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Cy Valley wrote:

It fishtailed. Is that a modern railroad term?


 It's a young reporter's liberal use of poetic license.

Not knowing the technical vernacular, I'm sure they

meant tu say it might have went "slipsliding away".



-- Edited by Thunderwagon5000 on Monday 27th of September 2021 08:57:23 AM

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Force Majeure

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I wonder if it fish-tailed before it hit the frog pond?

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Cy Valley wrote:

It fishtailed. Is that a modern railroad term?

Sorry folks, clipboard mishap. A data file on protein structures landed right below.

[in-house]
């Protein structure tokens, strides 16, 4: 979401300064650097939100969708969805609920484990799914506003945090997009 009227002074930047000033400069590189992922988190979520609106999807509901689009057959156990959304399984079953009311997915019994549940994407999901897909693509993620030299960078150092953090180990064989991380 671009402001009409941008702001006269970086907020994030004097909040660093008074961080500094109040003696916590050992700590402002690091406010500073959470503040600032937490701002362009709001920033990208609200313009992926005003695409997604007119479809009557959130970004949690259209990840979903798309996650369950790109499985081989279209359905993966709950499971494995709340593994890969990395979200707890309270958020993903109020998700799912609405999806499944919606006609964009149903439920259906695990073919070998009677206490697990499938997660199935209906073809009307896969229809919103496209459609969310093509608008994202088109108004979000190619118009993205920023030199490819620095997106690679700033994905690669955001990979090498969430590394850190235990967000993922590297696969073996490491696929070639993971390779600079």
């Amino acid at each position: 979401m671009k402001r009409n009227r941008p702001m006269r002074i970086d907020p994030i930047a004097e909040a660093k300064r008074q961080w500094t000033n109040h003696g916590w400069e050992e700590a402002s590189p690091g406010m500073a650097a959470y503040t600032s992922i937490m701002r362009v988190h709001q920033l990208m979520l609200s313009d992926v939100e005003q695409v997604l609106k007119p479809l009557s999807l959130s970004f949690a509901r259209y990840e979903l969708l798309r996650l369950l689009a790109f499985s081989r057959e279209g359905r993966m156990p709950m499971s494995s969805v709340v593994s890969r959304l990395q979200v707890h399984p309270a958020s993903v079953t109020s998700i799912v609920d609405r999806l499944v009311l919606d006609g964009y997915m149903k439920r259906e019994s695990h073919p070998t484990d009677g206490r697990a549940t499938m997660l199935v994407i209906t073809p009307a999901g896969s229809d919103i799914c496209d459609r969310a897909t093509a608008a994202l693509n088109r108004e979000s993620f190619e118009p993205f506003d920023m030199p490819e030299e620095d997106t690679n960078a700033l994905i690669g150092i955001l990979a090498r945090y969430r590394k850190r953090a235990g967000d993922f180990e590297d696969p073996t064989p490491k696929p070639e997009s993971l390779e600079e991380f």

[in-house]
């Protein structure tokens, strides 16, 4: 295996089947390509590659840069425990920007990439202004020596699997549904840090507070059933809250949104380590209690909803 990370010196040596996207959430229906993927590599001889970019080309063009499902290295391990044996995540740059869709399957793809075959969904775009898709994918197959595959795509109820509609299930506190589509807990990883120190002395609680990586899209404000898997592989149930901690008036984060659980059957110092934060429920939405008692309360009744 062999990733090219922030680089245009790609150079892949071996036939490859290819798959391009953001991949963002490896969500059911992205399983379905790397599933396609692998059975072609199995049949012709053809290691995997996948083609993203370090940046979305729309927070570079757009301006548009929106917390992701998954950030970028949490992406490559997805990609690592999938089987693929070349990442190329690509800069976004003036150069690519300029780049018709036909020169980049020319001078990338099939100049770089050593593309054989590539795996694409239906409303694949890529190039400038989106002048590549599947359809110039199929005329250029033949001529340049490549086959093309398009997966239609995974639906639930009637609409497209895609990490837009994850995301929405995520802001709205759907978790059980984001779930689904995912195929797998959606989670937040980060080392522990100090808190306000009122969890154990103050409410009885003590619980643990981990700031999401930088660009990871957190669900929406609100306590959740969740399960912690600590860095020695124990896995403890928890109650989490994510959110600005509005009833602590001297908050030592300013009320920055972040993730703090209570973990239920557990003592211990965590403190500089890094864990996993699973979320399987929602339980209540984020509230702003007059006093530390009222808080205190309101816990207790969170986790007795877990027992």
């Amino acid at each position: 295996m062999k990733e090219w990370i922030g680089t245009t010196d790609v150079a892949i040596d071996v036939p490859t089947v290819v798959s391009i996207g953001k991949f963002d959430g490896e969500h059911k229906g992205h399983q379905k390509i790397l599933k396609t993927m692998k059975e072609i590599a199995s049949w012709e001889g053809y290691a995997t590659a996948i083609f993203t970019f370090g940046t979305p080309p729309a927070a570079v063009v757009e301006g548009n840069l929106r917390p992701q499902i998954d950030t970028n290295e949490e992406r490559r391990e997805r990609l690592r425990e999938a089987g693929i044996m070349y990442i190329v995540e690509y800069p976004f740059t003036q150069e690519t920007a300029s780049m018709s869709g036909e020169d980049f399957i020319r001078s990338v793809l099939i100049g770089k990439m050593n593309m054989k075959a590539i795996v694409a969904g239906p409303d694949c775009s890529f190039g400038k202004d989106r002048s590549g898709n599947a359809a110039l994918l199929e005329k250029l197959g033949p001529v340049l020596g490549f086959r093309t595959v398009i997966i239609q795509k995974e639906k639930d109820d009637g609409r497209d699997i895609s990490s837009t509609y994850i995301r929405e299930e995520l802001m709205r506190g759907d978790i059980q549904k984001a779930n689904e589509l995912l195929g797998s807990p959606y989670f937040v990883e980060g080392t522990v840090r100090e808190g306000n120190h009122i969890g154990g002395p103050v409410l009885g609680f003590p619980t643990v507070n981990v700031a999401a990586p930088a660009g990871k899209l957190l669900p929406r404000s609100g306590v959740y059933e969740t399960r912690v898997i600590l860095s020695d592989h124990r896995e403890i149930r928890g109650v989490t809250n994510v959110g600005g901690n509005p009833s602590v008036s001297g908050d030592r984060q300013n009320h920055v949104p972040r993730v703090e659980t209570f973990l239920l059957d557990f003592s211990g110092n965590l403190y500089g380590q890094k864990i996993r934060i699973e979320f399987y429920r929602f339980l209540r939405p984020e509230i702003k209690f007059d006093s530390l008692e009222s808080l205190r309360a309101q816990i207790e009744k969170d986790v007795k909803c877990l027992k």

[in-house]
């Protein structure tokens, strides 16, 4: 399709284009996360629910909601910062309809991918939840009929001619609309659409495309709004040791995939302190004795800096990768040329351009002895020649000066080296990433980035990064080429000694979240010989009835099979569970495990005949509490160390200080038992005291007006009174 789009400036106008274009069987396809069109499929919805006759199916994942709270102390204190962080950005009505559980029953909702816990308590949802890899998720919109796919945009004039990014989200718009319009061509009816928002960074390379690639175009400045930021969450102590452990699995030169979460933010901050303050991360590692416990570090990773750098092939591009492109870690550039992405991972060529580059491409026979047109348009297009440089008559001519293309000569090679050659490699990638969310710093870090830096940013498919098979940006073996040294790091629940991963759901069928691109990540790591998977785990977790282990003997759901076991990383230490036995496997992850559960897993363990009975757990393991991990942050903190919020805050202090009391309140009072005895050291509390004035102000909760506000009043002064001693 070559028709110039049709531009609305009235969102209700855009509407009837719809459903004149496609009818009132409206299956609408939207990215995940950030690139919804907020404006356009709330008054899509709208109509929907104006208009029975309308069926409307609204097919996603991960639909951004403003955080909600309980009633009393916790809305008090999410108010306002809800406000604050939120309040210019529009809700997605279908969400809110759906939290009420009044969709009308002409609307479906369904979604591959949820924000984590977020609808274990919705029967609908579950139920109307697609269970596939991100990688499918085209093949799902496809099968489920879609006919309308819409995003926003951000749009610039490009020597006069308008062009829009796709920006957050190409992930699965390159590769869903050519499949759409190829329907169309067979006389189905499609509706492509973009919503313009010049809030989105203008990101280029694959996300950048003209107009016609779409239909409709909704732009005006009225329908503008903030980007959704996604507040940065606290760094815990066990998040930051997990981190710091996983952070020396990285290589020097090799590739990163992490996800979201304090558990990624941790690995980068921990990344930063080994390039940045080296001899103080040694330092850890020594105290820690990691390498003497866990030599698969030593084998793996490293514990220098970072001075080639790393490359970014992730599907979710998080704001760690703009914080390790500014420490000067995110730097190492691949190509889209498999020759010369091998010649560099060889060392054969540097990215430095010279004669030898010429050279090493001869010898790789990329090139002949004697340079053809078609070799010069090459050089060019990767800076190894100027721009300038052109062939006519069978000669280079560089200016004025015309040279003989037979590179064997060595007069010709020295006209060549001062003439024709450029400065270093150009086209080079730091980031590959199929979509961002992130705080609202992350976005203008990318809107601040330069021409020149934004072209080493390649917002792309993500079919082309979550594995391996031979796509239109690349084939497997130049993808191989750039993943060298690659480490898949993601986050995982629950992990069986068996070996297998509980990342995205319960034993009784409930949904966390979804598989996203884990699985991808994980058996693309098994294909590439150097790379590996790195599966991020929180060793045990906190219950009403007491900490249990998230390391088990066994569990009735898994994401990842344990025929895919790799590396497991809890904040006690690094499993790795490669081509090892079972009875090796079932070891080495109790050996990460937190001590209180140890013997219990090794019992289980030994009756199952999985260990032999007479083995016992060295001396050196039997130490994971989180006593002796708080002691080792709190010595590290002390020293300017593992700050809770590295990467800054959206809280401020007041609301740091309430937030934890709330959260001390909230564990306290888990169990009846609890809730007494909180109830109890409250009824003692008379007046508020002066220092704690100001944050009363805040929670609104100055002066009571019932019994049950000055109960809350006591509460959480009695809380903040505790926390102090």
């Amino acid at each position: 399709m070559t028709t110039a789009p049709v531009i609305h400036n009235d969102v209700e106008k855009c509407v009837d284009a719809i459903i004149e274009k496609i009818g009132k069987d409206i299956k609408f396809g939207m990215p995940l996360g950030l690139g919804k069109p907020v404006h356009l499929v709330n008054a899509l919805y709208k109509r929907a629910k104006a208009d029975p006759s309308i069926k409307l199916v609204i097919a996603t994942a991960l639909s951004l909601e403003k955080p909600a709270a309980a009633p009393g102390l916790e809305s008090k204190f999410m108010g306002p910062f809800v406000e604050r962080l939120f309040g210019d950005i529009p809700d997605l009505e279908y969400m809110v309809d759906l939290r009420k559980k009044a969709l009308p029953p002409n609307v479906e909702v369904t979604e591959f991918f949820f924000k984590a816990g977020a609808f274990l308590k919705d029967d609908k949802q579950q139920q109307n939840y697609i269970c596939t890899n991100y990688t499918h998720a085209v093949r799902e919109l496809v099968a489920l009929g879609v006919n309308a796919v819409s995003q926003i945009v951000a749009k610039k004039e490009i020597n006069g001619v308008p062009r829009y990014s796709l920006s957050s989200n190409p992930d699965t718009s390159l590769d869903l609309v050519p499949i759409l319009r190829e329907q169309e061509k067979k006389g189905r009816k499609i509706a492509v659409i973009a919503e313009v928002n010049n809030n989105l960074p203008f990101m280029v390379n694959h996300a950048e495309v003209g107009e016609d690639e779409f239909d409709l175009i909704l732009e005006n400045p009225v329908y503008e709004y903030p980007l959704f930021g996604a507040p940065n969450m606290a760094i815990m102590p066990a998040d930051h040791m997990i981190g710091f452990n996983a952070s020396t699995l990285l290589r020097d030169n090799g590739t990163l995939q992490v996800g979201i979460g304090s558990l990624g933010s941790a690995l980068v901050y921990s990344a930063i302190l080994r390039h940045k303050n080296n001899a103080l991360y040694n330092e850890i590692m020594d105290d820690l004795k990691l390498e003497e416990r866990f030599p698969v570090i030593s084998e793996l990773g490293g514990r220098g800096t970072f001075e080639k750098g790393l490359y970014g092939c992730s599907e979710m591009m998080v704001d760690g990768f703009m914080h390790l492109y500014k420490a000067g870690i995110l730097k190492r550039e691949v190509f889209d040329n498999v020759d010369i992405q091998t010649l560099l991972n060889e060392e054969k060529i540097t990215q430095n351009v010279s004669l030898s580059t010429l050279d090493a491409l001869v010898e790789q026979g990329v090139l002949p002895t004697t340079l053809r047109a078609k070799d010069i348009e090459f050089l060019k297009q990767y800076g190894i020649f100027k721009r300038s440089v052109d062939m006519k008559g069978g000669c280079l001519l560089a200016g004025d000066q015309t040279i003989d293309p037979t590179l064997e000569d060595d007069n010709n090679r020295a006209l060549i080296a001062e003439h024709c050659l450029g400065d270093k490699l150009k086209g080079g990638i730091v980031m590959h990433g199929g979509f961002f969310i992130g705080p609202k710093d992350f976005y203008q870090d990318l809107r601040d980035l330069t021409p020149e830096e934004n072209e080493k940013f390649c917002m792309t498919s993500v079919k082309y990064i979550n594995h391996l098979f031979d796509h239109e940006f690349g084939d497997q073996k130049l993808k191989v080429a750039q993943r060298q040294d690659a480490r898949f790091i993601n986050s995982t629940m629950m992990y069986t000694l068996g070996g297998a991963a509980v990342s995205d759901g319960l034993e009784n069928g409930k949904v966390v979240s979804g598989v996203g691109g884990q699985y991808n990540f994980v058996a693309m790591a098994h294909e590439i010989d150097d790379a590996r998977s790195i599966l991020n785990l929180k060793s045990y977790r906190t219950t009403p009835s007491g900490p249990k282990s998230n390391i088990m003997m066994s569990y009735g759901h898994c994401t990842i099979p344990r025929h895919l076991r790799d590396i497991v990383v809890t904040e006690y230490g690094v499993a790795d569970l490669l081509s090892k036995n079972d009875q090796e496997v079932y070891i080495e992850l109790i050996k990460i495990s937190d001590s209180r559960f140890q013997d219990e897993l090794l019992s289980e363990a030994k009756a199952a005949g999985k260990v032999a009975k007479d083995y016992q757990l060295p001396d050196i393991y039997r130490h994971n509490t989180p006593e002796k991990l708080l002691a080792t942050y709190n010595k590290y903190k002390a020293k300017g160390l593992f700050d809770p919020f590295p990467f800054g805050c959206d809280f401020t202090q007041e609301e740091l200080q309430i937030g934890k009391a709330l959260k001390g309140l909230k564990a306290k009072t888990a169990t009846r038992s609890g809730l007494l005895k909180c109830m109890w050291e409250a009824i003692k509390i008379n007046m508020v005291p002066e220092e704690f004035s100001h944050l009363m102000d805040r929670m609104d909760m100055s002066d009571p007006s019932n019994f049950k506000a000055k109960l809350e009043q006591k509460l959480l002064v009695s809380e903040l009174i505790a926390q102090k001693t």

As I recall, when doing burnouts as a young buck, the rear tire(s) spinning would let rear of the

car drift to the right or left. (or you could steer if ya had positraction). The titelock couplers keep

the cars together in derailments and causes the cars to jackknife. This jackknifing may be percieved

by someone inside as a fishtail? That would be my guess.



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Think it might be a "Sun-Krink". All reports say it was 80F+ day. If was 85F-88F could cause a sun kink. Happened
before in Montana with a Amtrak train derailment. Over our hot summer in the GPNW and listening to BNSF scanner
many "heat runs' by track inspectors on the Scenic Sub took place. I think 90F is the magic number for most welded
rail on the BNSF in the GPNW. Track worries at 90F or close to it. In Montana maybe 85F. One post from TO is worth reading.

Author: PlyWoody